James and I have very little family living near us in Salt Lake City. Besides us, there’s my son Tyler and his wife Anna living just a mile to our east. And then there’s my youngest daughter Mackenzie living a couple miles to our west. Tyler and Anna have 2 kids, Amelia and Eli. They call me Mugga. Amelia started that when she was only 2, and couldn’t quite say “grandma” correctly. Everyone besides me thought it was adorable, so they worked hard to make it stick. It has, and I’ve made my peace with it.
Anyway that’s it for family nearby. The next closest family would probably be my sister in northeastern Iowa, or maybe my parents in Minnesota.
So when it comes to holidays, the handful of us Utahns make sure we come together and do something unique to amuse ourselves. Take Christmas, for example, and our annual Food Fear Factor competition. James shops for bizarre foods at the Asian market, wraps them up, and we each have to draw. And eat. Since the items are all written in Chinese, we have no clue what we’re ingesting. Things like Grass Jelly. Candied Anchovies. Slimy Octopus Drinks. The winner wins something equally as stupid as the entire competition.
For Thanksgiving, we mark the day with our annual Thankgiving 5k.
If you’ve seen ANYTHING I’ve written this fall, this isn’t news to you. Back in September, I challenged our readers to try a Thanksgiving 5k with loved ones, and I’ve been writing tips, training plans, giving away swag, and mentioning it since then. After all the hype, I couldn’t NOT tell you how ours went, so here goes!
Here we are at the start with our chip timers on, and waiting for the start gun. The 12 o’clock shoe belongs to Amelia. James took her shopping back in September to pick them out so she’d have “speedy shoes” for the Turkey Trot. Little Eli is rocking the black with green. Son Tyler has the paint-splattered shoe…he’s constantly doing house projects. Here’s a crazy thought. Wear some crap shoes when you paint! James’ shoe isn’t here. Mr. Serious Pants was closer to the start line, planning to run for time (he finished with 23 minutes).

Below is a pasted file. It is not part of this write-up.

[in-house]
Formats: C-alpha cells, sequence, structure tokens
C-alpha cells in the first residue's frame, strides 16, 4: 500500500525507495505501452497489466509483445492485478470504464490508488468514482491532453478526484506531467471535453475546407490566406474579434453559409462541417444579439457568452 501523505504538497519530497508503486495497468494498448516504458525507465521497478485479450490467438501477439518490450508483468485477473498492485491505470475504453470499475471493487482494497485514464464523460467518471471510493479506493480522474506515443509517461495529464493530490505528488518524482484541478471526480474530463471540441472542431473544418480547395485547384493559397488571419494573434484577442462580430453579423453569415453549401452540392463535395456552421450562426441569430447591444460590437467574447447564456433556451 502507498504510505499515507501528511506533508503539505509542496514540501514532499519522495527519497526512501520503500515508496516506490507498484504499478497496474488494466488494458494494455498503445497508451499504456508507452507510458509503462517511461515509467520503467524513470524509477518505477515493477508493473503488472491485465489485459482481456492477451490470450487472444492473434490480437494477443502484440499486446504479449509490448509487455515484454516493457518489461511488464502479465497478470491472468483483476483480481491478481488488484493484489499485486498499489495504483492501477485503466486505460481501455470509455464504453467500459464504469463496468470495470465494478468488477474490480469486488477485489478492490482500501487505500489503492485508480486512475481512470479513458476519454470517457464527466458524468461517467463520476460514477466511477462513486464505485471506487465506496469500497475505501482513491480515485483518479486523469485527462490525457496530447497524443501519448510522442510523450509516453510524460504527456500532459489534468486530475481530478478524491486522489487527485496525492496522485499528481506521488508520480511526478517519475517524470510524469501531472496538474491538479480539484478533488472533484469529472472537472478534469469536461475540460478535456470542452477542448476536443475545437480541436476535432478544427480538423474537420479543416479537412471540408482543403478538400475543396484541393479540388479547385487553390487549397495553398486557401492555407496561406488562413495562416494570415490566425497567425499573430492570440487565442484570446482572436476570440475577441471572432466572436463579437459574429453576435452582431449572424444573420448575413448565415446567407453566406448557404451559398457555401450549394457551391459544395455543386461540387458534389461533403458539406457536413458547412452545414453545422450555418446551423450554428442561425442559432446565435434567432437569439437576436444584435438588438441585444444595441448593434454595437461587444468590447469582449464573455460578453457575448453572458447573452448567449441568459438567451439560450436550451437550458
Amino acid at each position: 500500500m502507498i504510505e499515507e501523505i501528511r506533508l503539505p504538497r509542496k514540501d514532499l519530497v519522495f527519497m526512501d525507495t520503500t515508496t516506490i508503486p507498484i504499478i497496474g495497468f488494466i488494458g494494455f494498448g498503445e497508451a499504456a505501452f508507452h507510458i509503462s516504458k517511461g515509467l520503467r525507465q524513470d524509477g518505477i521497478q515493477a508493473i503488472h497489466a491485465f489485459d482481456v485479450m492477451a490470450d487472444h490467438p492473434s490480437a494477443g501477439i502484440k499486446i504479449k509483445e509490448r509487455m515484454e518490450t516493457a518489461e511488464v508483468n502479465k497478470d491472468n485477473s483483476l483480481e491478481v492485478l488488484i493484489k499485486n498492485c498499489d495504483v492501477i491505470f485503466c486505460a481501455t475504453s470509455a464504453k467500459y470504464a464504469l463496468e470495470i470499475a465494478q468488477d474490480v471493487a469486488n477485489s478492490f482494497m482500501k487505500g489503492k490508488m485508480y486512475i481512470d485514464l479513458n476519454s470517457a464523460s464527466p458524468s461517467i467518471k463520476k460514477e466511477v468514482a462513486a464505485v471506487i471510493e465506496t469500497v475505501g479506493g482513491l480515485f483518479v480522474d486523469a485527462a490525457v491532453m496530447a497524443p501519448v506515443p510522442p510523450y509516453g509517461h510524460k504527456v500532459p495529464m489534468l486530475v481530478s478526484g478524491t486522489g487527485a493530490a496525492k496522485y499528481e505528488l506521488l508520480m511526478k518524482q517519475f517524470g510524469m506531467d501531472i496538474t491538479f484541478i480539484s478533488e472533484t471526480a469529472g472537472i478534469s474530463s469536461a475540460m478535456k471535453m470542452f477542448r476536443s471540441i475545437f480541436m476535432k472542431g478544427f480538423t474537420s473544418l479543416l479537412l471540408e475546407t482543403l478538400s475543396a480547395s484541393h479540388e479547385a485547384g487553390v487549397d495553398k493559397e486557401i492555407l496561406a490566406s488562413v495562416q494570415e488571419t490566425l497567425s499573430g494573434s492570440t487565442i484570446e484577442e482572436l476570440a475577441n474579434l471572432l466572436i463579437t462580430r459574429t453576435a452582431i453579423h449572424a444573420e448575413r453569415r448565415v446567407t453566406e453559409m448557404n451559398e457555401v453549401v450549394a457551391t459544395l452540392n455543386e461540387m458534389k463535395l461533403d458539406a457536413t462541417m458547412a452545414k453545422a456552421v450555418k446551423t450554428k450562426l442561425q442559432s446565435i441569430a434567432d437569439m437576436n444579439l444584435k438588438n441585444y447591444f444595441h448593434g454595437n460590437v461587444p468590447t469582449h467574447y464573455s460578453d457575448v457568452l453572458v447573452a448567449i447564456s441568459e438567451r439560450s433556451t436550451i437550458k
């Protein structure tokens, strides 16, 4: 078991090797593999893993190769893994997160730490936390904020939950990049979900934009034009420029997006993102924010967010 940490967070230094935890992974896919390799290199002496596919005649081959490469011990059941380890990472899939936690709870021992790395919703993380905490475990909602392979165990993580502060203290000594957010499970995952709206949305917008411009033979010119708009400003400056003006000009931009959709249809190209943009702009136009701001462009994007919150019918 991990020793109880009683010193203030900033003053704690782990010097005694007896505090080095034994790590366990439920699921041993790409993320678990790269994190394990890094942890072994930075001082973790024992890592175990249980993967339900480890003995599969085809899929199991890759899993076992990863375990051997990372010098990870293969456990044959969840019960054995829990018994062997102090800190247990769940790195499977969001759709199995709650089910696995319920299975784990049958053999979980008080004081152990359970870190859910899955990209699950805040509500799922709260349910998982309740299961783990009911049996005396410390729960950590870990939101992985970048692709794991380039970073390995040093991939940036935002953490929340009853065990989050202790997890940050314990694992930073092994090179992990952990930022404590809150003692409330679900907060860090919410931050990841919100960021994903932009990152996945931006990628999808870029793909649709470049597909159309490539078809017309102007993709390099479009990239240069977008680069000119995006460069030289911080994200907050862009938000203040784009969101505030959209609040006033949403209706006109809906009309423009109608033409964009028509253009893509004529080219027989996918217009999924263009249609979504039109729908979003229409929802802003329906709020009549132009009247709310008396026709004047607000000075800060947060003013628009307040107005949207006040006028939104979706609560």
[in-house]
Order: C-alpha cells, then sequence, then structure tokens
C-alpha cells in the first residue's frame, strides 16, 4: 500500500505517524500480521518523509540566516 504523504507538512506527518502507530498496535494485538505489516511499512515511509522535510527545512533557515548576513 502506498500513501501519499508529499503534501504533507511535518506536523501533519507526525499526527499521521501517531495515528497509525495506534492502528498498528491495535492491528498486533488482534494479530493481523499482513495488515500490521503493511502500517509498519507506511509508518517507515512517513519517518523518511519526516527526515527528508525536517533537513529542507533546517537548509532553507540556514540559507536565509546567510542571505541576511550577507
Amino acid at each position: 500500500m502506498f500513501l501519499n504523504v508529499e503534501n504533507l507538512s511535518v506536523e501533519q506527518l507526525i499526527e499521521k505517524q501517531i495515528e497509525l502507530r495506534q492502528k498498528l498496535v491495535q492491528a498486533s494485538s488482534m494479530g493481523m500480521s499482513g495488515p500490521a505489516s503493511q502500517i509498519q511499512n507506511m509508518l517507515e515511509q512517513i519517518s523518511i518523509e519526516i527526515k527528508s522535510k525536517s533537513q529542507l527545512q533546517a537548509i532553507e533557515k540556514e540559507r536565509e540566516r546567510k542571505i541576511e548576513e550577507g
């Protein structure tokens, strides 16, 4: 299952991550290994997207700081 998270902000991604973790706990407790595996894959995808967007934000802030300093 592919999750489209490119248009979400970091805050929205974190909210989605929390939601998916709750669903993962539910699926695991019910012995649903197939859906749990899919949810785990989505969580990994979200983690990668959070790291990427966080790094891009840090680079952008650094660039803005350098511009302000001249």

The chip timers started timing us the minute we crossed this start line:
And once we did, I didn’t see Anna and Eli again until the finish. I ran with Amelia, and son Tyler bounced between checking on us, and running back to check on Anna and Eli.
So I can’t really report on how their races went, or even James’ who was way ahead of us. All’s I can tell you about is how it went for me and my little running buddy:
The course is a hard one. It climbs steady for the first 1.5 miles. Amelia ran a nice steady pace at first, and things started well. It did help her motivation that we were chasing this chicken:
Yup. The chicken kept her interested for the first 10 minutes.
Amelia sort of ebbed and flowed with her motivation. Sometimes there’d be full on sprinting, sometimes there’d be turtle-paced walking, and sometimes there’d be “I never want to do this race AGAIN!” pouting. After that first bit of slow steady jogging like a pro, she never jogged steady again. So I worked for the sprints.
Things That Got Amelia to Sprint:
- Cops who would high-5 her at traffic corners.
- Homeowners along the route having parties and cheering runners on.
- When “Dude” (Amelia’s name for James) finished his race then ran back and joined us. Those 2 have a pretty special bond. She loves to please him.
And then when she spotted the finish line, this thing was over. She sprinted like I’ve never seen a 4 year old sprint! I could barely keep up, her super fast Uncle Tony (Anna’s brother visiting from Albuquerque who also jogged back to help with support crew duties) could barely keep up, and just look at that face on her! She saw that finish, heard the cheering, ripped off her hat, her speedy shoes pretty much lifting her off the ground and she flew towards the finish:
Look closely and you can spot Amelia flying to the finish behind the lady and her dog:
And when she came across the finish, the crowd cheered, we all told her wow-great-work-you’re-so-strong-and-amazing, you know what the first thing she said was?
“I can’t WAIT to do this again!”
And with that, she nailed the whole 5k experience right on the head. It’s really hard while you’re doing it, for anyone. You’ll have moments where you want to quit, moments where you find a little strength, moments where you want to sit down at the side of the road and cry (or throw up). But then you cross that finish line, and everything changes. Once you cross the finish line you immediately begin forgetting the bad parts. Instead you feel elation, relief, pride, strength…and like you’re unstoppable.
I’m incredibly thankful that I get to share this 5k tradition with my crew. Shared experiences, quality time, challenging each other…I wouldn’t have our crazy traditions any other way. I think about these 5k’s in the future and I marvel that someday Amelia and Eli will be able to outrun me.
But hopefully not too soon!
Hope y’all had happy and healthy Thanksgivings, too!